Heads-up on Bloody Noses

Parents have been quite nosy recently with lots of questions about their children getting nosebleeds during the winter.  Well, the clot thickens (so to speak) so let me provide some information on this topic. 

Nosebleeds are probably as common as the common cold and are usually caused by nasal passages being exposed to dry air during the winter season. Recurrent colds and allergies can also make the inside lining of the nose quite raw, cracked and crusted, allowing blood vessels to come to the surface of the nasal lining which can lead to bleeding.

Most nosebleeds can easily be managed at home by doing the following: 

It is not a good idea to re-blow the nose after this, or it will disturb the new clot that has successfully formed. A cold compress or ice pack to the nose can also help stop the bleeding.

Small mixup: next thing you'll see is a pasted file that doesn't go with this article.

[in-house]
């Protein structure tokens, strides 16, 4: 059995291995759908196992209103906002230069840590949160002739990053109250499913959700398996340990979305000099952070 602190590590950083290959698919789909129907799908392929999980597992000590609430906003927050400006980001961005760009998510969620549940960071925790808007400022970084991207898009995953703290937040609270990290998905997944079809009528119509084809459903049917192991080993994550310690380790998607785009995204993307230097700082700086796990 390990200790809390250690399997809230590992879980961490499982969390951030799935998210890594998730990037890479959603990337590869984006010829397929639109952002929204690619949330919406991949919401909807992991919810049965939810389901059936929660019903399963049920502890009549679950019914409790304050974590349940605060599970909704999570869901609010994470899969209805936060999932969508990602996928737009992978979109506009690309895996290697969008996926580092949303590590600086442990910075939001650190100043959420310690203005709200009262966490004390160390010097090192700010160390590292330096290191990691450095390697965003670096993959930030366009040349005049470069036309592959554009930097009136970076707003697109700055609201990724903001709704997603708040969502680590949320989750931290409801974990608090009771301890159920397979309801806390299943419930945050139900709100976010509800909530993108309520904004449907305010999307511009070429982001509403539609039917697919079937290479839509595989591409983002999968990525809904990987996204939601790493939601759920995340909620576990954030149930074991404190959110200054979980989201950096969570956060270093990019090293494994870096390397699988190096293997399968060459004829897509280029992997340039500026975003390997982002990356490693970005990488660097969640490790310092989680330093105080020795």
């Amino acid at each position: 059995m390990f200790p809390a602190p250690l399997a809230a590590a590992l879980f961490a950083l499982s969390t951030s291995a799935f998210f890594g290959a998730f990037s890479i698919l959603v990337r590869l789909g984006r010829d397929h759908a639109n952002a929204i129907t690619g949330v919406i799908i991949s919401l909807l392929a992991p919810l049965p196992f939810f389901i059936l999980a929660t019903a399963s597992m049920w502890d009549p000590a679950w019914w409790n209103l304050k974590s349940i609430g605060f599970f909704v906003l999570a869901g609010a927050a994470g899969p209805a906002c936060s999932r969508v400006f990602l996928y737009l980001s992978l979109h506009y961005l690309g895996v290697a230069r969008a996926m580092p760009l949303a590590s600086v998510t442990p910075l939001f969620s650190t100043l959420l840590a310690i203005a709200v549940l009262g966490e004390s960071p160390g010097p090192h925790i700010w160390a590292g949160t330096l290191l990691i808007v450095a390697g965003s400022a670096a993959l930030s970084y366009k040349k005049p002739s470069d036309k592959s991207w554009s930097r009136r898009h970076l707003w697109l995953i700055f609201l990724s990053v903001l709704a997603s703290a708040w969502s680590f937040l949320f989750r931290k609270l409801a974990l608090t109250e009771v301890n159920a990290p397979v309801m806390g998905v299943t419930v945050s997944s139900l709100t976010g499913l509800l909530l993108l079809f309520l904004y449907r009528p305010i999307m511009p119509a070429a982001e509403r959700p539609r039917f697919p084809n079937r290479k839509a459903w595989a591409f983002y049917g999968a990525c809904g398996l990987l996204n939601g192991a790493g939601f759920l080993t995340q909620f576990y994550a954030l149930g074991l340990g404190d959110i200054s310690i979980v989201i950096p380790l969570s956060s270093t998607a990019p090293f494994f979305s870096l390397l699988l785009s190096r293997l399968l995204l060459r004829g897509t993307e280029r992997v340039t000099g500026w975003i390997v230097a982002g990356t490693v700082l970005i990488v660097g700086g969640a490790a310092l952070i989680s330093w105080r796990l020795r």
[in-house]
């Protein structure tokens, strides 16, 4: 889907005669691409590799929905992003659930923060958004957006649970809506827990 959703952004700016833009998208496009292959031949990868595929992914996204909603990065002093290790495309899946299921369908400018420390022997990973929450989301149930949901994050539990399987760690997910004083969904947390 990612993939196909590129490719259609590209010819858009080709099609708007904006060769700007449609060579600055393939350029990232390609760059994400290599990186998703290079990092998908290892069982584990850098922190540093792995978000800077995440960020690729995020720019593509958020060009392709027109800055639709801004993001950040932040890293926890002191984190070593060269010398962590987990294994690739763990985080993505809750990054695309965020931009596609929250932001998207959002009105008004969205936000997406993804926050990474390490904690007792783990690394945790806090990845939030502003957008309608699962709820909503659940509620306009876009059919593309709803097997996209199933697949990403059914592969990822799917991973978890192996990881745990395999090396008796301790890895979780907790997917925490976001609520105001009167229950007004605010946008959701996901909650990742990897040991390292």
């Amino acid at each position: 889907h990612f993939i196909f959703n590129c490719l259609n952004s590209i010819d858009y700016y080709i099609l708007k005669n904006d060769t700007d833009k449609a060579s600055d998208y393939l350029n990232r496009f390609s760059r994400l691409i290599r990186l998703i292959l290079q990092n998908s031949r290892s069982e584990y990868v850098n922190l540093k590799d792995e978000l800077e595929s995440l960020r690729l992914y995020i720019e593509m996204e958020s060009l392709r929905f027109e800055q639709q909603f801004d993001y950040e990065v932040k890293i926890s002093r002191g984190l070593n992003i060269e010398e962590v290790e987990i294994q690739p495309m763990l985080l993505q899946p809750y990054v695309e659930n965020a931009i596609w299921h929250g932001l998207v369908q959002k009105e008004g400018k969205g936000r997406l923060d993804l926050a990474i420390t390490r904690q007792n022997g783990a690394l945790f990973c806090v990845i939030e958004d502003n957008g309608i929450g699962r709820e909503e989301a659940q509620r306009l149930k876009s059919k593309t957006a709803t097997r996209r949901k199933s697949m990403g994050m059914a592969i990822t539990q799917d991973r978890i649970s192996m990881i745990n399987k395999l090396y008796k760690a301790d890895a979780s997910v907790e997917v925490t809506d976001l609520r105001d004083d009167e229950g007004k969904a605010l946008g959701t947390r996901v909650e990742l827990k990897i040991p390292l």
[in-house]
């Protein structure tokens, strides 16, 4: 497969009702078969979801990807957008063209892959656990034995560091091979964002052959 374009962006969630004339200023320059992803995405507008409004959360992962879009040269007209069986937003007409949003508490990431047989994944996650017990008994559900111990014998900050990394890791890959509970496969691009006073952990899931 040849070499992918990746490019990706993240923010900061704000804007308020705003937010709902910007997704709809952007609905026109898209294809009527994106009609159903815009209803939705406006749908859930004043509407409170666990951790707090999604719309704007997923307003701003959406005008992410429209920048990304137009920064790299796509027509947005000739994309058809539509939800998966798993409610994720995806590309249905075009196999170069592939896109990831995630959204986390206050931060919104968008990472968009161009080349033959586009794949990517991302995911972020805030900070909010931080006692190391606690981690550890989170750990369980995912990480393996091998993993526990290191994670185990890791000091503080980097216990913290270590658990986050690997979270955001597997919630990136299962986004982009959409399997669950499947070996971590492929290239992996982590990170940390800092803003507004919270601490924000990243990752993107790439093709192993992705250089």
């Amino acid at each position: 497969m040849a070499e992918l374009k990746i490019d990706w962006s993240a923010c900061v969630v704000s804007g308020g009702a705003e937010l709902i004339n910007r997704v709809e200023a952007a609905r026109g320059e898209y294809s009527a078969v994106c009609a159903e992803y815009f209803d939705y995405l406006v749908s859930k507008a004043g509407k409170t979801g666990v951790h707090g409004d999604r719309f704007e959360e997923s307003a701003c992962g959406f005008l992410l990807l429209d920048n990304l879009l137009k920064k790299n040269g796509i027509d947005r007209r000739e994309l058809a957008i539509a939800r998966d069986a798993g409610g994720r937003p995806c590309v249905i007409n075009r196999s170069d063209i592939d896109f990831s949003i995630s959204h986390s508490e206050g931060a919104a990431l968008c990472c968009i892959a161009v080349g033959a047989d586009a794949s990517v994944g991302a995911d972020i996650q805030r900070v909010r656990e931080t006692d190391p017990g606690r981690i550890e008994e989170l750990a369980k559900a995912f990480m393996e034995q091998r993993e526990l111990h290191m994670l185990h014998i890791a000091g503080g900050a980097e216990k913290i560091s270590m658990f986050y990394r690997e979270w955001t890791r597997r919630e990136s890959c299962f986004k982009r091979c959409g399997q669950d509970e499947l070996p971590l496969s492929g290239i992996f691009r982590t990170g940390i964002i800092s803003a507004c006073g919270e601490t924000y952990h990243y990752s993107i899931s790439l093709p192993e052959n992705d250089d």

How can you prevent nose bleeds from occurring?  Humidifying the air in your home will help, as will applying vaseline to the inside of the nose to keep the lining moist and to prevent irritation.  Picking the nose will also not improve the situation, so remember to keep their fingernails short if they do pick, and remind your child they can pick their friends, but they should not pick their nose or their friend’s nose.  

When should you worry about a nosebleed?

If this is the case, talk to your pediatrician who will want to examine your child’s nose and if necessary perform some additional studies.

Hopefully, tips like this will stop-up any concerns you have and prevent you from seeing red the next time you are worried about your child’s nose bleeds.

Lewis First, M.D., is chief of Pediatrics at Vermont Children's Hospital at Fletcher Allen Health Care and chair of the Department of Pediatrics at the University of Vermont College of Medicine. You can also catch "First with Kids" weekly on WOKO 98.9FM and WPTZ Channel 5, or visit the First with Kids video archives at http://www.FletcherAllen.org/firstwithkids